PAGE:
So for the last 45 minutes, I've been receiving -- at the rate of one every 30 seconds -- e-mailed form letters from PUMA, a group whose acronym stands for "People United Means Action."
The e-mails are all the same -- and are no doubt all being sent to newspapers across the country. They read in part as follows:
The mainstream media has been reporting rampant and widespread voter fraud by the Obama supported group ACORN. At least ten states have opened or are already pursuing criminal investigations into this system fraud. ... I insist that you instruct your Secretary of State, Pedro Cortes, to open an investigation into the serious and credible allegations of voter fraud in Philadelphia, and that have plagued the Obama-supporting ACORN in a dozen states or more.
I wrote a murkier-than-usual column about the attacks on ACORN, a grassroots organizing group most people never heard of until Republicans started blaming them for everything from the economic crisis to Obama's lead in the polls. The column will be posted on the site tomorrow, so for now, I'll say only this: The notion that faked voter-registration information can sway an election is utterly ridiculous. Imaginary voters don't affect elections unless they actually show up at the polls. Which would be hard to do because, see, they're imaginary.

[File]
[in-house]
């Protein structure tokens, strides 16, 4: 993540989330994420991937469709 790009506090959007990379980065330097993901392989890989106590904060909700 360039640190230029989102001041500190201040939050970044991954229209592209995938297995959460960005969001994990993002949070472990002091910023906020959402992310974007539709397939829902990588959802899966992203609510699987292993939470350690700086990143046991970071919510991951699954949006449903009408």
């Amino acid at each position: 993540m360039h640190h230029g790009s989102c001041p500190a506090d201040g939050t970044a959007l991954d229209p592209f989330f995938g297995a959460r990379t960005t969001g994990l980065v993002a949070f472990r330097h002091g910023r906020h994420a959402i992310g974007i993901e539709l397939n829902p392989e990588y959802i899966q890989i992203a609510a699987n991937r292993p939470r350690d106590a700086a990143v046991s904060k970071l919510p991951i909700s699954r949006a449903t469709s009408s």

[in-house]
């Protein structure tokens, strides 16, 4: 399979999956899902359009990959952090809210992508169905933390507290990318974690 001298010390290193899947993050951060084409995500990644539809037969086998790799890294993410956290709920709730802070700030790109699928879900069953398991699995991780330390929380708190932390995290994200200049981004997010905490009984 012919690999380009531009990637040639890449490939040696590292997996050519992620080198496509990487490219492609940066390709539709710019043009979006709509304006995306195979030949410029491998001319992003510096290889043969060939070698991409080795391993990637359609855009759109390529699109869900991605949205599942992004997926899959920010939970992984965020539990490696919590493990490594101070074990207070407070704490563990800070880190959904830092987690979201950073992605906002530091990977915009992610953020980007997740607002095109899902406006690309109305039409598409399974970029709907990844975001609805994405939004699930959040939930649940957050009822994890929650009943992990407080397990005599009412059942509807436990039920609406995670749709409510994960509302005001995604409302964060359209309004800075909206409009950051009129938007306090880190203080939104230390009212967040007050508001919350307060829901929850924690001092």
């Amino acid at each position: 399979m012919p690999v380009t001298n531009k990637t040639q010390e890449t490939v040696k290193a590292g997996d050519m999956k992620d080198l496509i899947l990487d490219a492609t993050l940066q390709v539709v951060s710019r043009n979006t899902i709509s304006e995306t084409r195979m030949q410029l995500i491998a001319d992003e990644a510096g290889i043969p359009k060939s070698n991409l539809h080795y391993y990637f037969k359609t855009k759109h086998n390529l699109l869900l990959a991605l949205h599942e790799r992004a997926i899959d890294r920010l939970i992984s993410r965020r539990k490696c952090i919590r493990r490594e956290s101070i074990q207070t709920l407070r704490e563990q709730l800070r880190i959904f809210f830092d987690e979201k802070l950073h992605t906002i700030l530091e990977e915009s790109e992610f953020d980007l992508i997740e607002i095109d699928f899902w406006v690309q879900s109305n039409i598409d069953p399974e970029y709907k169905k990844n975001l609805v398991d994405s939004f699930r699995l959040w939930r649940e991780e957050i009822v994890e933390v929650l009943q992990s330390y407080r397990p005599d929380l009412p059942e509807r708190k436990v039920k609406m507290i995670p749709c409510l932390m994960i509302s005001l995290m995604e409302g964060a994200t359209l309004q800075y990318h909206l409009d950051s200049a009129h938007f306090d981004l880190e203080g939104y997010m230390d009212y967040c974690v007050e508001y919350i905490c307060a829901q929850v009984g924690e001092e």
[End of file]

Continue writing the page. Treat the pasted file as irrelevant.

God knows ACORN has its problems -- as does any group that relies on paid signature-gatherers. (Pennsylvania Green Party candidates can attest to that.) But ACORN has a strong case that: a) they're victims here too, and b) had they not turned over information they thought was faked, they could be in a lot of trouble. It's true that the law prohibits registration of non-existent voters. But law-enforcment also doesn't look kindly at people who pretend to register voters and toss away the materials. Which kind of puts ACORN in a double-bind when a dubious registration form is put before them.
But what's really interesting about all this is that these accusations about phantom voters are coming from a fairly shadowy group. PUMA, which was founded to capitalize on the resentments of aggrieved Hillary Clinton voters, is run by one Darragh Murphy. And while Murphy claims to be a staunch Democrat, her only contribution to a presidential candidate was a $500 gift made in 2000 to ... John McCain. (Check the FEC Web site and search for Murphy, Darragh in the name fields.) That's more than the $200 Murphy contributed this year to a PAC that supported Hillary Clinton herself.
That has, of course, prompted all manner of speculation that Murphy, and PUMA, are really just trying to sow seeds of dissension amongst Democrats. I'll take no position on their motivations, but I think this interview proves that if they aren't trying to wreak havoc amongst Democrats, then what they are doing makes no sense at all.
So what you've got is a group that may well have an invisible agenda attacking against another group for registering invisible voters. Welcome to the 21st century's virtual politics.